Just sent a short story to be read by my classmates and professor before we meet Tuesday. I’m having a mild panic attack but am otherwise alright. An hour before I was expected to send it, I was editing. I was changing it into a story that I thought my Professor would like and started to realize that it was morphing into a story I didn’t recognize. What did I do? I sent the original and now I’m getting hives (figurative hives but hives nonetheless). At the end of the day, I’ll be a story that wanted to write…
…they’ll eat me alive.
Enough of the doom and gloom. Let’s take about writing that doesn’t involve me…or more like writing that’ll benefit you. This past Tuesday (Creative Writing Seminar/Class!), we discussed the questions to ask of our fiction pieces and what creative non-fiction is. I’ll be writing about the fiction aspect tonight and the creative non-fiction either tomorrow or Sunday.
After you’re done writing your fiction piece, there are certain questions you need to ask. The following questions are questions taken from my professor with examples provided from me:
- Is this fiction vivid? Can readers see it? Readers see the scene through the characters so the Point of View you choose is important since readers rely on it. Vividness of a particular scene is very important because the reader is learning about the character indirectly (i.e. The character’s room is in disarray which shows the disorganization a the character without saying it directly).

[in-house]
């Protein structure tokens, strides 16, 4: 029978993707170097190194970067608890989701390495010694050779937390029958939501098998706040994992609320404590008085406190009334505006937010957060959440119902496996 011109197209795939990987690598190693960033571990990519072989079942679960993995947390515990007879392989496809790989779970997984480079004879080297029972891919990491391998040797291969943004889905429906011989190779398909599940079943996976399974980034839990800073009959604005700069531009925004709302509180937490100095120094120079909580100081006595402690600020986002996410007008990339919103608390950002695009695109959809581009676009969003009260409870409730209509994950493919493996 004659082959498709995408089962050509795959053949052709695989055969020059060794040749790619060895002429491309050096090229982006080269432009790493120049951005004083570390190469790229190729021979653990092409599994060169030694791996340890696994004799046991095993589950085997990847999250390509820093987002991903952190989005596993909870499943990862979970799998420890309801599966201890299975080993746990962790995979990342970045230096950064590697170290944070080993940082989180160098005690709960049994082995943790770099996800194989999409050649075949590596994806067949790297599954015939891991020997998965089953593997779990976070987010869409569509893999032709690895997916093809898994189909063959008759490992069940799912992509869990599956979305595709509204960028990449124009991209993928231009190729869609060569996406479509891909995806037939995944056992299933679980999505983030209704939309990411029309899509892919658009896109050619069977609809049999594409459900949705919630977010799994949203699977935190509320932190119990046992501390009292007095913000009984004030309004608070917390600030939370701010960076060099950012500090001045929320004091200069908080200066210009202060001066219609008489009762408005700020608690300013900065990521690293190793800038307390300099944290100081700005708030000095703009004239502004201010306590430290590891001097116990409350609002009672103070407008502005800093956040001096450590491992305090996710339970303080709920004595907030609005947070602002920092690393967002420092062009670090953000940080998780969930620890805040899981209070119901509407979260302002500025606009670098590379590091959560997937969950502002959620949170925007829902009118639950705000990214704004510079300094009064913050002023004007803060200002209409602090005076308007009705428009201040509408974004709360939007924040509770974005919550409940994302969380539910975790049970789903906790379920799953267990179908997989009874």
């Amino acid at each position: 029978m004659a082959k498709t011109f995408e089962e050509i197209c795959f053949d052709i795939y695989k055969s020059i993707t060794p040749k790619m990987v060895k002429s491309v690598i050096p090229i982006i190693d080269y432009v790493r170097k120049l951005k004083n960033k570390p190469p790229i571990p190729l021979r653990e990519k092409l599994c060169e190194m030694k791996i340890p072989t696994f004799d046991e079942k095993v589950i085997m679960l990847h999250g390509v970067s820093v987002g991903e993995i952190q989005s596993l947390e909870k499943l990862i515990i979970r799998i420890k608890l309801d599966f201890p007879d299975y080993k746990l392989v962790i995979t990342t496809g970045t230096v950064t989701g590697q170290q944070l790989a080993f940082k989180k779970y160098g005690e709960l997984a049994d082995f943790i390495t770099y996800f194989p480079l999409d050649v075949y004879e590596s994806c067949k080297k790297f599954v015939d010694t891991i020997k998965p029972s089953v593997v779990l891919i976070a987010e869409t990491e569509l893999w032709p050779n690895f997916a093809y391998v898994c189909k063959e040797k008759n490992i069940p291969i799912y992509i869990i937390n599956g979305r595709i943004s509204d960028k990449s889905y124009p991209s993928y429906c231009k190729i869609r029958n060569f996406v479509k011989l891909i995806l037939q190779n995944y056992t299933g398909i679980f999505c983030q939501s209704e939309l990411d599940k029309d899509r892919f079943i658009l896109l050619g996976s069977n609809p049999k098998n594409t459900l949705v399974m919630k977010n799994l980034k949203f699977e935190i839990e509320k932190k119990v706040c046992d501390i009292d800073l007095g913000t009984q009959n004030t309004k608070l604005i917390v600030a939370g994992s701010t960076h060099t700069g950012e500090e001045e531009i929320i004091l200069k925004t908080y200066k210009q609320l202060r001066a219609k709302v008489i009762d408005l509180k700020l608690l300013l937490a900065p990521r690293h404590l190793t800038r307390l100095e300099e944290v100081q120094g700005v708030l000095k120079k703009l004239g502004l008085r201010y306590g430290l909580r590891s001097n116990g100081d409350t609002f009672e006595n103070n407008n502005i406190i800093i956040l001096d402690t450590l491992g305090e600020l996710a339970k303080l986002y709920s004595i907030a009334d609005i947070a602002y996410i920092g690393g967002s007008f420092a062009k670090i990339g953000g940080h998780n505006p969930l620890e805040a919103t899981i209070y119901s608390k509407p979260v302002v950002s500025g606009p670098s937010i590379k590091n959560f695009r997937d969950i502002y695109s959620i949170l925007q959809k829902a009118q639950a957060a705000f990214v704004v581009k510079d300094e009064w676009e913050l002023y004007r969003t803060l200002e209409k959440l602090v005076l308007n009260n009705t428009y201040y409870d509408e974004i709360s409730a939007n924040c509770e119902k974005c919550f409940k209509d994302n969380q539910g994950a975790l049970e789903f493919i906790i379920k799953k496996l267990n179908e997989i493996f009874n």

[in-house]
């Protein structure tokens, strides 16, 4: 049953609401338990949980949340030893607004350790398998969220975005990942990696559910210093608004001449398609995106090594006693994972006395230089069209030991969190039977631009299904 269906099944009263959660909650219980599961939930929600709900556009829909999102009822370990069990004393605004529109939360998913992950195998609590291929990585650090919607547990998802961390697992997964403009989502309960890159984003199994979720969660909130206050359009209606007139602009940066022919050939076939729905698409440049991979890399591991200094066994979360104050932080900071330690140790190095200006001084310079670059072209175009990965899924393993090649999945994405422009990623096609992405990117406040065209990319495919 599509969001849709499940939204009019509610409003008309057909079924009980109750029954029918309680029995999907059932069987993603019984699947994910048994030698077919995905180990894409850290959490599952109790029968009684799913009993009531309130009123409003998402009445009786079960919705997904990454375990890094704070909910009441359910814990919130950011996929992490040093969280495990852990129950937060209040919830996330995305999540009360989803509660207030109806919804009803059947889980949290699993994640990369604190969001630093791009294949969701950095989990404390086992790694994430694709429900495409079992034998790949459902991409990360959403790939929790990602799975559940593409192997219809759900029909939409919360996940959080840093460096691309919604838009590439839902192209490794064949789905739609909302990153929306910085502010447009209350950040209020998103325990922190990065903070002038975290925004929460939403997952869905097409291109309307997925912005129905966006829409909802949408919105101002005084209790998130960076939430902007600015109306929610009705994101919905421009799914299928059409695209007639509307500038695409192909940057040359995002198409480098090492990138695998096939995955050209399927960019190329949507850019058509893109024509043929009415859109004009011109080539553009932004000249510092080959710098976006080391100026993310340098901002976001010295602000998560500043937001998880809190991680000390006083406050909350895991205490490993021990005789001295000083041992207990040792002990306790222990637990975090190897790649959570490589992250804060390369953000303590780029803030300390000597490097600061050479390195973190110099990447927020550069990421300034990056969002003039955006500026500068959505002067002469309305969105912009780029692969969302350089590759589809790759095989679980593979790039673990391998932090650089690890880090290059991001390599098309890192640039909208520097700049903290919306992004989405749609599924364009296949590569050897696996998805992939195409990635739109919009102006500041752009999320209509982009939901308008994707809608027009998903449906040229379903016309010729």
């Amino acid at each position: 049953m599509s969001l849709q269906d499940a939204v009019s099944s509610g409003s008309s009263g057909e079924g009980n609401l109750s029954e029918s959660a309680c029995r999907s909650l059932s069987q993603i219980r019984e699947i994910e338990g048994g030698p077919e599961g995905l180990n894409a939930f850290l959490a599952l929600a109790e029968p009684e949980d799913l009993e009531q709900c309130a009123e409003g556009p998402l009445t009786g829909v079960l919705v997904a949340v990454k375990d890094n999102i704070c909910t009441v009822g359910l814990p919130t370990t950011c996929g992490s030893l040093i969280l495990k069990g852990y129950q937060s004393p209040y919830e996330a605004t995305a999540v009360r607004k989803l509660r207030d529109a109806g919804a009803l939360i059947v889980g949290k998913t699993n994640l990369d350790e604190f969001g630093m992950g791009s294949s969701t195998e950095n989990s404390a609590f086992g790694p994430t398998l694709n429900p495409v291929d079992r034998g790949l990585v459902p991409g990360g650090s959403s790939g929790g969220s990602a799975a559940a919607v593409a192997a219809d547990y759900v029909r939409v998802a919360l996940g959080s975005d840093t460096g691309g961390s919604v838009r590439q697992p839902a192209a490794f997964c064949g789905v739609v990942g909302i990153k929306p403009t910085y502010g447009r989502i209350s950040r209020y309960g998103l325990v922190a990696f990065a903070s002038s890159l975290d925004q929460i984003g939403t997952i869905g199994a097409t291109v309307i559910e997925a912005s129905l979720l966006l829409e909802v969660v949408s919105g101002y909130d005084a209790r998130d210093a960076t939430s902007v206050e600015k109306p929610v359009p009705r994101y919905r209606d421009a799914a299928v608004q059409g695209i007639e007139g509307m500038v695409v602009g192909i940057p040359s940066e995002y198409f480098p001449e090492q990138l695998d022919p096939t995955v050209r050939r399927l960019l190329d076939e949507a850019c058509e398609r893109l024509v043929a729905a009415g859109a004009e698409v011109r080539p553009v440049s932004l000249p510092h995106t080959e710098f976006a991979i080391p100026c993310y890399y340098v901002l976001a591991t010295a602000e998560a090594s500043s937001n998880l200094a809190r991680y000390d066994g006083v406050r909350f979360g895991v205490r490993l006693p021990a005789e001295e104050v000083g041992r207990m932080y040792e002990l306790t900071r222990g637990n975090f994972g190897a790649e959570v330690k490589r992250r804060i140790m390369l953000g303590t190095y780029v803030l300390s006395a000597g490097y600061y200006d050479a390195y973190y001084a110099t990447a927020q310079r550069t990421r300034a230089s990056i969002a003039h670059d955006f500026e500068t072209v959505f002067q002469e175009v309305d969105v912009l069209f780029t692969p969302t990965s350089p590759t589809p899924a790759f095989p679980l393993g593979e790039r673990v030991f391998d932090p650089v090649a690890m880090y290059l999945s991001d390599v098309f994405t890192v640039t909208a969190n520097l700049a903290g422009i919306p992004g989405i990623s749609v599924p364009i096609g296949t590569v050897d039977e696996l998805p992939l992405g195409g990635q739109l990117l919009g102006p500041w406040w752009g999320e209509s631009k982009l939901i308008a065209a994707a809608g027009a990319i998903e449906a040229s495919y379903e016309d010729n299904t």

- Are the characters distinct from one another? Are they true feeling? Hemingway said, “All you have to do is write one true sentence. Write the truest sentence that you know.”
- Is the main character facing a dilemma? What’s at stake? Don’t emphasize tensions of plot (stuck in a room with limited oxygen); emphasize human concerns (locking yourself in a room to hide from one of your parents’ violent fights). Short stories aren’t plot driven. They’re character driven.
- Have emotion and drama been handled with restraint? Not over-dramatized.
- Does the fiction hold some essential mystery (again, not a plot mystery)?
- Is the writing tight, compressed?
- Are the metaphors tight and exact?
- Is anything over-described?
- Does the story keep moving forward?
- Have all cliches of expression, character and story been avoided?
As soon as you feel like you have a handle on your story, glance through these questions. They’ll offer up perspective you probably didn’t have before.
I’m off to breathe into a paper bag…
A. A. Omer